Projects in development
Wendelien van Oldenborgh’s new project is the final in a triptych of works that looks at performativity and cultural production in terms of female agency, within the context of the current economic shift from industrial labour to affective labour. She will be working on site in Brazil in the coming months. Sung Hwan Kim is developing a new production that further explores aspects of sensuality and materiality, in collaboration with musician and singer David Michael DiGregorio, during a working period in Amsterdam this summer. Hito Steyerl continues her research into feeling in relation to power, in a work on epistolary affect and romance scams involving artworks on the internet. Emily Wardill is currently shooting the last scenes of her new film, about a woman who constructs a house to accommodate the ghosts of people killed by the guns from her father’s firearm company. The work stands in the tradition of melodrama and is a collaborative effort that developed out of workshops with precarious groups in society. Jeremiah Day appropriates historical incidents to serve as allegories that might shed light upon broader philosophical and political questions, working within what Hannah Arendt called the ‘web of human relationships’ and taking ruins from the cold war as his departure point.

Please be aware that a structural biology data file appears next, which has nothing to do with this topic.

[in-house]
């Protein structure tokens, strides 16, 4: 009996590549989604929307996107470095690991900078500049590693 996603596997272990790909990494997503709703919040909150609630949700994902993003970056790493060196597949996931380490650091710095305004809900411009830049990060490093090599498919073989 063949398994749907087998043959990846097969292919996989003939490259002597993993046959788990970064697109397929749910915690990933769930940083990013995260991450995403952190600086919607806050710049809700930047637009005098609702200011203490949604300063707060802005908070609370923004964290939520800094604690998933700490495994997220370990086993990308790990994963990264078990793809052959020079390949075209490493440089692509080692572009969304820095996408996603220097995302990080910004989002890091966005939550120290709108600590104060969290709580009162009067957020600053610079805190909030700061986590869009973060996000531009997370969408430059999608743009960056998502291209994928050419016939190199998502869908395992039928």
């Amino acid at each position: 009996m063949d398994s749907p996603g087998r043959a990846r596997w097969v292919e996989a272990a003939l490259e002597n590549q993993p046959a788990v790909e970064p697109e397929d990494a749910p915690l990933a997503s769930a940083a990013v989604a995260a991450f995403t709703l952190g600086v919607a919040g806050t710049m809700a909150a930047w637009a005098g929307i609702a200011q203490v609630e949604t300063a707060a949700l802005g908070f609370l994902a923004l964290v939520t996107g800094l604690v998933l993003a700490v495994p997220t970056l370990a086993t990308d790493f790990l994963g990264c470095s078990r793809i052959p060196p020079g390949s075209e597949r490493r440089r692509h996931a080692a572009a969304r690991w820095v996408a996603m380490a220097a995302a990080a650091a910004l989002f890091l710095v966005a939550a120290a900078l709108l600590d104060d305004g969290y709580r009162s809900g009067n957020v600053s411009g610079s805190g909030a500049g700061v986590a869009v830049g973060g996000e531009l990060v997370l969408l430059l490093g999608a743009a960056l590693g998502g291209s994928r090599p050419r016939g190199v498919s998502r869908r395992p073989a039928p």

Performance in Residence
Parallel to these commissions, If I Can’t Dance has introduced a new programme titled Performance in Residence, which aims to connect archival research to practice. Performance in Residence ‘hosts’ a performance-related (body of) work for a substantial period of time, allowing a researcher to engage in an in-depth inquiry.